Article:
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"But we took you to Stately Homes!" Survivors of Dystfunctional Families

(986 Posts)
Meerka Wed 20-May-15 17:33:58

It's May 2015, and the Stately Home is still open to visitors.

Forerunning threads:
December 2007
March 2008
August 2008
February 2009
May 2009
January 2010
April 2010
August 2010
March 2011
November 2011
January 2012
November 2012
January 2013
March 2013
August 2013
December 2013
February 2014
April 2014
July 2014
March 2015

Dec 14- March 15

Welcome to the Stately Homes Thread.

This is a long running thread which was originally started up by 'pages' see original thread here (December 2007)

So this thread originates from that thread and has become a safe haven for Adult children of abusive families.

One thing you will never hear on this thread is that your abuse or experience was not that bad. You will never have your feelings minimised the way they were when you were a child, or now that you are an adult. To coin the phrase of a much respected past poster Ally90;

'Nobody can judge how sad your childhood made you, even if you wrote a novel on it, only you know that. I can well imagine any of us saying some of the seemingly trivial things our parents/ siblings did to us to many of our real life acquaintances and them not understanding why we were upset/ angry/ hurt etc. And that is why this thread is here. It's a safe place to vent our true feelings, validate our childhood/ lifetime experiences of being hurt/ angry etc by our parents behaviour and to get support for dealing with family in the here and now.'

Most new posters generally start off their posts by saying; but it wasn't that bad for me or my experience wasn't as awful as x,y or z's.

Some on here have been emotionally abused and/ or physically abused. Some are not sure what category (there doesn't have to be any) they fall into.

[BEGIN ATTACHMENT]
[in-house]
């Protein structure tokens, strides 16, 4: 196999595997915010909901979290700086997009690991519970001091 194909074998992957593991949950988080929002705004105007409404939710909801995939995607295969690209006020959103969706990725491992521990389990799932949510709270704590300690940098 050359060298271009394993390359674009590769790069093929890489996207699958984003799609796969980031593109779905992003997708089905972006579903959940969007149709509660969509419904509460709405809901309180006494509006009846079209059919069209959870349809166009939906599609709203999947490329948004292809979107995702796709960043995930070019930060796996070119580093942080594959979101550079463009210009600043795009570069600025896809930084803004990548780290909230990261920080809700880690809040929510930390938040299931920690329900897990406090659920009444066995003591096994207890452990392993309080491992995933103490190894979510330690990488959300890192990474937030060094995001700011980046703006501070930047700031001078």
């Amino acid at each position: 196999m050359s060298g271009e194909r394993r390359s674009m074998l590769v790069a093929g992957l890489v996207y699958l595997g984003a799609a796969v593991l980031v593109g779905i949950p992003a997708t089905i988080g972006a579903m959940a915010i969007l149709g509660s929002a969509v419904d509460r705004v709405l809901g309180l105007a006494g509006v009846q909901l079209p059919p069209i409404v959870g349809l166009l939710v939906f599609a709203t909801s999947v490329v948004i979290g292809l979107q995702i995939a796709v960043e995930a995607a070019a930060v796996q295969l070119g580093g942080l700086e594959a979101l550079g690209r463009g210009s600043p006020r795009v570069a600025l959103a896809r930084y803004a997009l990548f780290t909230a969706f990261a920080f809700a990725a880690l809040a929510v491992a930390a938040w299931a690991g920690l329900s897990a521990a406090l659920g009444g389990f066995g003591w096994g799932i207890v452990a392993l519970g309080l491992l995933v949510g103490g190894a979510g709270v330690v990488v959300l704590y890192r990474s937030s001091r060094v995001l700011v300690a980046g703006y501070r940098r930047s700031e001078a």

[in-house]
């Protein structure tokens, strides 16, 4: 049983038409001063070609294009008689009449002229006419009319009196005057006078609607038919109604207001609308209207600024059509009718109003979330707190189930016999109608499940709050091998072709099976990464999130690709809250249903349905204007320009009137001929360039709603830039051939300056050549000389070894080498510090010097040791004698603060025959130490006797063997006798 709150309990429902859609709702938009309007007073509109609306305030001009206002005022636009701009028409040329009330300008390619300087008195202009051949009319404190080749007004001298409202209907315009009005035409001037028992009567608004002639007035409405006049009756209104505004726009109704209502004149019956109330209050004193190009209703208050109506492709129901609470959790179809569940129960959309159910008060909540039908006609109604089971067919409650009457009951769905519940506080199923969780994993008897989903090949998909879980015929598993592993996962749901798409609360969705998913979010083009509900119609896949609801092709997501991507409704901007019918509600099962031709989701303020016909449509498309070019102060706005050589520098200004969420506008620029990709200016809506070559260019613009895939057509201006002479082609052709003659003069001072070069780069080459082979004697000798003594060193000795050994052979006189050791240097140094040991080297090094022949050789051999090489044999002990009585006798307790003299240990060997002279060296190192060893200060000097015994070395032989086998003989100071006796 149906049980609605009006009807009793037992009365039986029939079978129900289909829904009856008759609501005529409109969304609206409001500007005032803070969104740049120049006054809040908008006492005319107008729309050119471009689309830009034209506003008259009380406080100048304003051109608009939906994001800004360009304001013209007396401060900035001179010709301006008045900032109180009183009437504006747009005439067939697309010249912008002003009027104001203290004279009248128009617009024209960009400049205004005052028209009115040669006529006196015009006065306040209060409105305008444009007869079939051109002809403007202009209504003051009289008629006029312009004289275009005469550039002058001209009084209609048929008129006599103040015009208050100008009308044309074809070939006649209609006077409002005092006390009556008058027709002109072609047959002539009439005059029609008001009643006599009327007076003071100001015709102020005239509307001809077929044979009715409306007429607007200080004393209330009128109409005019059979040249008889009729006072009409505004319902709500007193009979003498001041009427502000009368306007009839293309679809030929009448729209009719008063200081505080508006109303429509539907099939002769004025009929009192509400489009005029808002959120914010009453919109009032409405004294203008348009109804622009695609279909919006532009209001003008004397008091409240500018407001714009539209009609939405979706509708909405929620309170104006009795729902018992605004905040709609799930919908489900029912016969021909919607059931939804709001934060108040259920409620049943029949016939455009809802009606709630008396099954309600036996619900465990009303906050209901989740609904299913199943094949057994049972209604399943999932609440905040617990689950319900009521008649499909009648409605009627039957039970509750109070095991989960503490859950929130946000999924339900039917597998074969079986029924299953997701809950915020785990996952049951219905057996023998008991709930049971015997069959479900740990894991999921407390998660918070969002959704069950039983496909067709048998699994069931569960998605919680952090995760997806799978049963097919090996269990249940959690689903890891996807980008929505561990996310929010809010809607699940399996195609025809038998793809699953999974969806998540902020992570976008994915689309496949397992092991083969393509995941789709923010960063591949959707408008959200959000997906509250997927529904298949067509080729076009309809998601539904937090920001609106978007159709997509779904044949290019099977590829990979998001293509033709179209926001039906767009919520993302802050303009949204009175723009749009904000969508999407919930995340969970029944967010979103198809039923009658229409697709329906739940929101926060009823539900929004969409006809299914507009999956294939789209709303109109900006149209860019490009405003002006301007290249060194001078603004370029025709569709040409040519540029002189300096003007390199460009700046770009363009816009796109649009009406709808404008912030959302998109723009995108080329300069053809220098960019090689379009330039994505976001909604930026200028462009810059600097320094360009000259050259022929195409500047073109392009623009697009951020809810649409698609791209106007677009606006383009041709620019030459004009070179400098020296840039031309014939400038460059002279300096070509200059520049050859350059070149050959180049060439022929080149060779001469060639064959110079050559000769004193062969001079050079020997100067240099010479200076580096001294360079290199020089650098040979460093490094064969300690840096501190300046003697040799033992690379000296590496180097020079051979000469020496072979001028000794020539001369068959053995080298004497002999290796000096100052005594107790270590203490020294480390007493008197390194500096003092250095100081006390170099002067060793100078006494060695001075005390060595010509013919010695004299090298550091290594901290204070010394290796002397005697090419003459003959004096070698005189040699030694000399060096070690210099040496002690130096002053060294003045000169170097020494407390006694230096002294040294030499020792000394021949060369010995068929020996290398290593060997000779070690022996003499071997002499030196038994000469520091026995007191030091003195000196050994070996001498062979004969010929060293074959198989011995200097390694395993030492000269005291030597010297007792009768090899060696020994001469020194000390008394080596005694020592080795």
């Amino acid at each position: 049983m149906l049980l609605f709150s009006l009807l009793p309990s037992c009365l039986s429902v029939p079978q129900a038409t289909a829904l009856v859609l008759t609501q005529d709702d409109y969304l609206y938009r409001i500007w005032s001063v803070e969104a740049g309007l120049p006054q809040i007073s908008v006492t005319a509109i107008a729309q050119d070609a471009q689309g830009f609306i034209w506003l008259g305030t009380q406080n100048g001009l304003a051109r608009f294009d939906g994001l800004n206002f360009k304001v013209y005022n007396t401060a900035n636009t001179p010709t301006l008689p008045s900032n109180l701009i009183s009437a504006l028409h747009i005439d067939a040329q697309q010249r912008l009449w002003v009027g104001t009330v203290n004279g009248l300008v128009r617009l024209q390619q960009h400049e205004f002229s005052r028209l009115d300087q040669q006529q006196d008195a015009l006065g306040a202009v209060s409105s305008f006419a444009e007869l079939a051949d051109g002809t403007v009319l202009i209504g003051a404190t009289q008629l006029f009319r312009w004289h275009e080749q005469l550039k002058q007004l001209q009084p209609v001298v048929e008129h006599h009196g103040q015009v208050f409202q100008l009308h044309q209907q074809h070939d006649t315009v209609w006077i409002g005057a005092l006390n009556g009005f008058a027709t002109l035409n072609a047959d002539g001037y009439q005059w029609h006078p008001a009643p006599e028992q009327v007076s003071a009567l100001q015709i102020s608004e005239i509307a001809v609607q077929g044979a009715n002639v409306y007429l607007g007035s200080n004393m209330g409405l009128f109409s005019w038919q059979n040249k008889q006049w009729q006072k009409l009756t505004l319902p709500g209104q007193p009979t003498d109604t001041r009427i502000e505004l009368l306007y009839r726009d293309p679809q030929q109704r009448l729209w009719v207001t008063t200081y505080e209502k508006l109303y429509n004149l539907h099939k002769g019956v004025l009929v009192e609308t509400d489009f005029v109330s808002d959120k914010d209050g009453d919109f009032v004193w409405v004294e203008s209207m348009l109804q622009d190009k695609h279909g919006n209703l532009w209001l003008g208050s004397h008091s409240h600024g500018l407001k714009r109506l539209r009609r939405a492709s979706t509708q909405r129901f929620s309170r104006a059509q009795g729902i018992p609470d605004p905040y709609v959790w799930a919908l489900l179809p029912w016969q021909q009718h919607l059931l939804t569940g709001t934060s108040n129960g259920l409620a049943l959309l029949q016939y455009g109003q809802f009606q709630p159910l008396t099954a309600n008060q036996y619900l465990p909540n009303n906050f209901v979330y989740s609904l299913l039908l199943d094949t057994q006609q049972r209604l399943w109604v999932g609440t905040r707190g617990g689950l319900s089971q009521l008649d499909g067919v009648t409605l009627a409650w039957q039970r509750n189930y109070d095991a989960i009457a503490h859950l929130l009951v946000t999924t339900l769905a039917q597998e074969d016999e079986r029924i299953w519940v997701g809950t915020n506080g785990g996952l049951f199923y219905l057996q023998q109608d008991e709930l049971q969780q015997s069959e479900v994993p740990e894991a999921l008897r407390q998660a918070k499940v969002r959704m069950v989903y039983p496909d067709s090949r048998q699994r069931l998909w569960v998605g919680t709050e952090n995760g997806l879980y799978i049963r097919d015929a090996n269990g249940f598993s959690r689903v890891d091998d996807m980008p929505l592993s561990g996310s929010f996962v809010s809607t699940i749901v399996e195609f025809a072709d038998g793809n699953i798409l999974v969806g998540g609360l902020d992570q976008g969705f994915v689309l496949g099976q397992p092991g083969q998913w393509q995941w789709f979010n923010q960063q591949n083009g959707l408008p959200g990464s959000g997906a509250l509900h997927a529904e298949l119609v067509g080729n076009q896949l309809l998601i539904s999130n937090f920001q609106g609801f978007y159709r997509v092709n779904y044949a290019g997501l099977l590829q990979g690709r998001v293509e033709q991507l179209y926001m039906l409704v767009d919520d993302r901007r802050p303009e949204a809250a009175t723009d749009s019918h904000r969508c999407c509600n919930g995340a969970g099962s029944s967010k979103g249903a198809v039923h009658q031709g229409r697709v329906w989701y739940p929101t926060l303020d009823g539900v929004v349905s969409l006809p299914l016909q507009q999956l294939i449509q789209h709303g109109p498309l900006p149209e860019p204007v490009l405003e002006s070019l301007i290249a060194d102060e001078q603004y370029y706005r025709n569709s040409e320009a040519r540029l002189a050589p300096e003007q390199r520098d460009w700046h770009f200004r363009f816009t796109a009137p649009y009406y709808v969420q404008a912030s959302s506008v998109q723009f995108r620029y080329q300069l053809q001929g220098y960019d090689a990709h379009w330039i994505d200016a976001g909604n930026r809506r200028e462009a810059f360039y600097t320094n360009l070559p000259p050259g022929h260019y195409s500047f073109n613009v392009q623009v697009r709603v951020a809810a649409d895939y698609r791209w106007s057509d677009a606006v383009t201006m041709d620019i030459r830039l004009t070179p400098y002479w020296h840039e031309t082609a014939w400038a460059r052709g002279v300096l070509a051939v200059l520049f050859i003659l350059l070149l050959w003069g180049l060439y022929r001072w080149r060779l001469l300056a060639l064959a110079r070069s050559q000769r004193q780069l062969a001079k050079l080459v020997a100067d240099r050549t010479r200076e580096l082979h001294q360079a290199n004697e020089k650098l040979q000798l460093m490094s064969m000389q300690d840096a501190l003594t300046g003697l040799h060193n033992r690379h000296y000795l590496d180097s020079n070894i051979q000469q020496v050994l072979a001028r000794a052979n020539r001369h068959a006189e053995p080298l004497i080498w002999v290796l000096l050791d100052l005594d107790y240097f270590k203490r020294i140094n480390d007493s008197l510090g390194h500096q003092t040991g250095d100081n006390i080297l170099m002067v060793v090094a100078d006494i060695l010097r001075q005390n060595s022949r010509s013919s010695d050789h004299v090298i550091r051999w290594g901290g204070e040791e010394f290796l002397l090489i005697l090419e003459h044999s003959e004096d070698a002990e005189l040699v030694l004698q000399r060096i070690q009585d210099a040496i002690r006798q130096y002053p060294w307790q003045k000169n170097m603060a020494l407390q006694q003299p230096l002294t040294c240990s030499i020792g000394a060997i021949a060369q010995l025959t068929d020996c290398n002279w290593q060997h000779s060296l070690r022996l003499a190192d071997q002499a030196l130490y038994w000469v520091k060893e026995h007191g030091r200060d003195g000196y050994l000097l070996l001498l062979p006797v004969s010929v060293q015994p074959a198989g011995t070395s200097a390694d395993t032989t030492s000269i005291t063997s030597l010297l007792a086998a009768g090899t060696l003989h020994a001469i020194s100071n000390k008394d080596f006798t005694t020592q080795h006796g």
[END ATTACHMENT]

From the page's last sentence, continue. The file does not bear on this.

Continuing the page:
NONE of that matters. What matters is how 'YOU' felt growing up, how 'YOU' feel now and a chance to talk about how and why those childhood experiences and/ or current parental contact, has left you feeling damaged, falling apart from the inside out and stumbling around trying to find your sense of self-worth.

You might also find the following links and information useful, if you have come this far and are still not sure whether you belong here or not.

'Toxic Parents' by Susan Forward.

I started with this book and found it really useful.

Here are some excerpts:

"Once you get going, most toxic parents will counterattack. After all, if they had the capacity to listen, to hear, to be reasonable, to respect your feelings, and to promote your independence, they wouldn't be toxic parents. They will probably perceive your words as treacherous personal assaults. They will tend to fall back on the same tactics and defences that they have always used, only more so.

Remember, the important thing is not their reaction but your response. If you can stand fast in the face of your parents' fury, accusations, threats and guilt-peddling, you will experience your finest hour.

Here are some typical parental reactions to confrontation:

"It never happened". Parents who have used denial to avoid their own feelings of inadequacy or anxiety, will undoubtedly use it during confrontation, to promote their version of reality. They'll insist that your allegations never happened, or that you're exaggerating. They won't remember, or they will accuse you of lying.

YOUR RESPONSE: Just because you don't remember, doesn't mean it didn't happen".

"It was your fault." Toxic parents are almost never willing to accept responsibility for their destructive behaviour. Instead, they will blame you. They will say that you were bad, or that you were difficult. They will claim that they did the best that they could but that you always created problems for them. They will say that you drove them crazy. They will offer as proof, the fact that everybody in the family knew what a problem you were. They will offer up a laundry list of your alleged offences against them.

YOUR RESPONSE: "You can keep trying to make this my fault, but I'm not going to accept the responsibility for what you did to me, when I was a child".

"I said I was sorry what more do you want?" Some parents may acknowledge a few of the things that you say but be unwilling to do anything about it.

YOUR RESPONSE: "I appreciate your apology, but that is just a beginning. If you're truly sorry, you'll work through this with me, to make a better relationship."